The Oxford Book of Military Anecdotes

Max Hastings
Oxford University Press, 2002 - 513 Seiten
If anecdotes are marginal notes on the pages of history, these will delight any reader who has ever been moved or entertained by the condition of the soldier. Few fields of human endeavor have inspired so many memorable anecdotes as warfare, from the Bible and Livy through Gibbon and Froissart, to the imperial wars of the nineteenth century and the world conflicts of the twentieth.
This collection is principally concerned with American and British conflicts, with, as the author says, "occasional forays among the ranks of foreign armies"--notably the Greeks, the Romans, and Napoleon's veterans. Hastings has sought stories that illustrate the military condition through the ages, both on the battlefield and in barracks: comic, eccentric, heroic, tragic. Here are Caesar at the Rubicon and the revolt of the Praetorian Guard; Alexander's horse and Prince Rupert's dog; the legendary Mother Ross enlisting in search of her lost husband in 1693; Evelyn Waugh as the least plausible of commandos; General Douglas MacArthur's good luck charm "Charlie," a lump of lava rock carved into a Hawaiian warrior; and much more. Some of the stories will be familiar to students of military history while others are less well known, but all provide fascinating sidelights to history.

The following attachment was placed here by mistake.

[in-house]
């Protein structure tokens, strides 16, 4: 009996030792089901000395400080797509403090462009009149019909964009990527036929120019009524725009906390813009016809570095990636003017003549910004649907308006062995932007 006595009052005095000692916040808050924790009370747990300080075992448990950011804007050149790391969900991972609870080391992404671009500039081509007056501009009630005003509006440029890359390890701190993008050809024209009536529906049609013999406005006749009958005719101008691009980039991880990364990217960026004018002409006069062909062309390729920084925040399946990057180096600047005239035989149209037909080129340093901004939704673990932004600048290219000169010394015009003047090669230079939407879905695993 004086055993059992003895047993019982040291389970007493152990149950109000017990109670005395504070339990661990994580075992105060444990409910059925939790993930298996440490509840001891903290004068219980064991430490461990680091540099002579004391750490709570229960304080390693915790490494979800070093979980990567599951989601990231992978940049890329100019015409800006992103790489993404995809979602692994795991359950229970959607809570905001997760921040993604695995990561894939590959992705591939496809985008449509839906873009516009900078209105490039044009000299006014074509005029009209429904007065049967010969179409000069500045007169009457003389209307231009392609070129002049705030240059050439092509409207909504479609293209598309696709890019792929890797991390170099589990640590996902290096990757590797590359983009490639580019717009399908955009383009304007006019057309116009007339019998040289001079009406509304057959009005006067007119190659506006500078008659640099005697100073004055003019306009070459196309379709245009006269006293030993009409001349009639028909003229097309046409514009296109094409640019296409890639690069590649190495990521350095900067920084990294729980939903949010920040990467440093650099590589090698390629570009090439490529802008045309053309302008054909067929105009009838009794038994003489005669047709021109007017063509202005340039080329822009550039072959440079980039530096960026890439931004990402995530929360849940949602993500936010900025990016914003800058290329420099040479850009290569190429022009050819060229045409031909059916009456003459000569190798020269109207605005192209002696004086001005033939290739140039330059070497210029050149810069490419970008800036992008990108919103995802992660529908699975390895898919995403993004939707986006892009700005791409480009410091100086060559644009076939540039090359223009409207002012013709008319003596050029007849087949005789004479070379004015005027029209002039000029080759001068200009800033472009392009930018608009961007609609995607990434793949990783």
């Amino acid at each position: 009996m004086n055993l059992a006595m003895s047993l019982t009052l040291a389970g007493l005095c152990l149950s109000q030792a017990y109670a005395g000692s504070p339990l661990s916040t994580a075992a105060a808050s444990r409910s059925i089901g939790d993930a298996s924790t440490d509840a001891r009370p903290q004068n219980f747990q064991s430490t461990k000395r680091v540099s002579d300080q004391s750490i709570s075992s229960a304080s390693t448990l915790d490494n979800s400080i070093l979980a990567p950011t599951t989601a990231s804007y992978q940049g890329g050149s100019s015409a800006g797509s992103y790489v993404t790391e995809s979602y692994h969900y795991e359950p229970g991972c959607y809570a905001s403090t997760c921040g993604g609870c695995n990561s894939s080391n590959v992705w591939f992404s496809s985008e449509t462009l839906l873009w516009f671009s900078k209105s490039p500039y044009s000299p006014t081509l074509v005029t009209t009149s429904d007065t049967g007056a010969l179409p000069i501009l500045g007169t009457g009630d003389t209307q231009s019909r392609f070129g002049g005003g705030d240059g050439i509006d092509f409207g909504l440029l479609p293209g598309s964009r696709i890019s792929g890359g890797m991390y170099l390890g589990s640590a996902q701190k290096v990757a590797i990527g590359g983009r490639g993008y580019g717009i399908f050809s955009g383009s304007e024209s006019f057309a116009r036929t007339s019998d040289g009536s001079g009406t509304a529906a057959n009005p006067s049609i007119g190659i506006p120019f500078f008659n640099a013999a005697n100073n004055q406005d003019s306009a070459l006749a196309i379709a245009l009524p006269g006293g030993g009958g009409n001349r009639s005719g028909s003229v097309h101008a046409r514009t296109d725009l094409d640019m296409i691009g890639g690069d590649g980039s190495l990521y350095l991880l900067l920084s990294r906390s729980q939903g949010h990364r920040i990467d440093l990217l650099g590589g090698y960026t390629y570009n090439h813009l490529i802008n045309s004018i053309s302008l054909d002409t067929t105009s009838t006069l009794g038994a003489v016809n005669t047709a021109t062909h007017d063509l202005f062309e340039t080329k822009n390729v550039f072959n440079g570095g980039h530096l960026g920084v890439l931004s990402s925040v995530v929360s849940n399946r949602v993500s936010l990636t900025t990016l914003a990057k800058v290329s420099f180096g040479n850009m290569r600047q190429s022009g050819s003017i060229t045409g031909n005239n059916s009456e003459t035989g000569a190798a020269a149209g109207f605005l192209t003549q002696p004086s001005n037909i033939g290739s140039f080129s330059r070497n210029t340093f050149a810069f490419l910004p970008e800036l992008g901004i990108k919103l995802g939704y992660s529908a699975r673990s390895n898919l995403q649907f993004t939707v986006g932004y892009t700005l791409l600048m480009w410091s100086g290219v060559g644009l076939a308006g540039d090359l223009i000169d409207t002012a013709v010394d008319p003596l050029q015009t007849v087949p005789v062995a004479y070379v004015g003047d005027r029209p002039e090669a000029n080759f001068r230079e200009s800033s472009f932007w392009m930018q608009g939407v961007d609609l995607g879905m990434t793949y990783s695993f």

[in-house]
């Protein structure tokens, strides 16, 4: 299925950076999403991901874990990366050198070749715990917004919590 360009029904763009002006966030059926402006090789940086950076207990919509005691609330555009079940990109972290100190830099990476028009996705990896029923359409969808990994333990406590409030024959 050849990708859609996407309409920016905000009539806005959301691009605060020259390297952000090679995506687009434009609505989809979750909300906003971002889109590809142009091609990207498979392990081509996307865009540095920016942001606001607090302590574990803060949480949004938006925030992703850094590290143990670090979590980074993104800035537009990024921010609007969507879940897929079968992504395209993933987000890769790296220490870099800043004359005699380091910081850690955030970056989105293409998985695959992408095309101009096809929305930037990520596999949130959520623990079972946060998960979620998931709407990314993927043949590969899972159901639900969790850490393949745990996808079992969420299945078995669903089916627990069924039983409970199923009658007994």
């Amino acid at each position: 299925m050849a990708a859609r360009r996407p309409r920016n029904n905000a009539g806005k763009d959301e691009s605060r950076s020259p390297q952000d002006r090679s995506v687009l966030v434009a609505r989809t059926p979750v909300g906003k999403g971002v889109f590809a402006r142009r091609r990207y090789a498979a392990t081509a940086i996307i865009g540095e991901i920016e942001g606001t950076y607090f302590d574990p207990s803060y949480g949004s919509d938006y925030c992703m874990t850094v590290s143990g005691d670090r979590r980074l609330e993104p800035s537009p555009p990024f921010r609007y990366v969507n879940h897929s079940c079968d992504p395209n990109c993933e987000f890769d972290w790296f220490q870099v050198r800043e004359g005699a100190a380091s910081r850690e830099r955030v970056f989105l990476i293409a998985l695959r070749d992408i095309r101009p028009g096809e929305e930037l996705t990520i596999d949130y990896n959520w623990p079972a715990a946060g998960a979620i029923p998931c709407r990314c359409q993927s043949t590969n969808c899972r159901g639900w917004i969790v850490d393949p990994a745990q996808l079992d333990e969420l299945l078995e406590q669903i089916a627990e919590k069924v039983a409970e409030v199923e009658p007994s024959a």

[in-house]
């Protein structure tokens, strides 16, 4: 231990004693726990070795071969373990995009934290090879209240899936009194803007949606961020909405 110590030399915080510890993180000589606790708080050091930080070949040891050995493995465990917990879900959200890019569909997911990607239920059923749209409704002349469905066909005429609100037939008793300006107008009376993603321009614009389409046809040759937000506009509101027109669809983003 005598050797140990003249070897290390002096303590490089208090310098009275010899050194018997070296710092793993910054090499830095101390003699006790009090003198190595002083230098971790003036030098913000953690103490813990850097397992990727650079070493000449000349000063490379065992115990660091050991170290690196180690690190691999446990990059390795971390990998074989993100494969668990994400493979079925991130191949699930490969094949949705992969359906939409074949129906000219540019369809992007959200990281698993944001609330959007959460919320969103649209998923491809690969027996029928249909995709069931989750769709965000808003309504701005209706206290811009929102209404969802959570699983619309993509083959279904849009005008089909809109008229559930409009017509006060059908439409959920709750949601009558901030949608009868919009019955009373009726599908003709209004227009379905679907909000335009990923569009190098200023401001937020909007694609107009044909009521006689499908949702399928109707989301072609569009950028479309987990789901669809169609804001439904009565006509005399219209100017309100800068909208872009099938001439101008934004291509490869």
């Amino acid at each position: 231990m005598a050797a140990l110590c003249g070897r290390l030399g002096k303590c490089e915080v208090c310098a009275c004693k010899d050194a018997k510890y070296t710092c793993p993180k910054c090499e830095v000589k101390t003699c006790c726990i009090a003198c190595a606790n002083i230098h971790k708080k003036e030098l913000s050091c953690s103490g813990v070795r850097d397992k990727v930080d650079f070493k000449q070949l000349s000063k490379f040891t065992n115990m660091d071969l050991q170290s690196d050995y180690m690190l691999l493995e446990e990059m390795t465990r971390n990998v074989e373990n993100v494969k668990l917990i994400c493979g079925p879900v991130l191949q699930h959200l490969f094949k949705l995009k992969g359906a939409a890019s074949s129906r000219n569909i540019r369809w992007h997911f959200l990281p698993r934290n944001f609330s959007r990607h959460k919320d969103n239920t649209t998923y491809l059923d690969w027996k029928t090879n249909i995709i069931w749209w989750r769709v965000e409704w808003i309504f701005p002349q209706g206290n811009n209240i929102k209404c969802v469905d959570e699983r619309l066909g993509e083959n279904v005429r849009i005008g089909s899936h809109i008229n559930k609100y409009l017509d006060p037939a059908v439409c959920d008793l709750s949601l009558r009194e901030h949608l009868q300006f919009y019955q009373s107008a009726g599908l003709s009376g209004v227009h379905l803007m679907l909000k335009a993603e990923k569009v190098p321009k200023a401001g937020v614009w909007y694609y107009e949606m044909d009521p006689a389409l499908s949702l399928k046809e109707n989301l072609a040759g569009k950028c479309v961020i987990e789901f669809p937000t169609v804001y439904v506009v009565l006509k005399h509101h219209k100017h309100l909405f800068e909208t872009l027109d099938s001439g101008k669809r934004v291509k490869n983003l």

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The Oxford book of military anecdotes

Nutzerbericht  - Not Available - Book Verdict

Works of this kind draw their credibility from their editor. Hastings is familiar with the literature, sensitive to English prose, and aware of a good story. His use of narrative quality as the basic ... Vollständige Rezension lesen

LibraryThing Review

Nutzerbericht  - JayLivernois - LibraryThing

Interesting tidbits of trivia. Vollständige Rezension lesen

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Über den Autor (2002)

Among Max Hasting's books, the most recent include Bomber Command, Battle for the Falklands, Overlord, and The Korean War. As a correspondant, he has reported from eleven theatres of war, and he received several awards for his dispatches from the South Atlantic in 1982. He is Editor-in-Chief of the Daily Telegraph.

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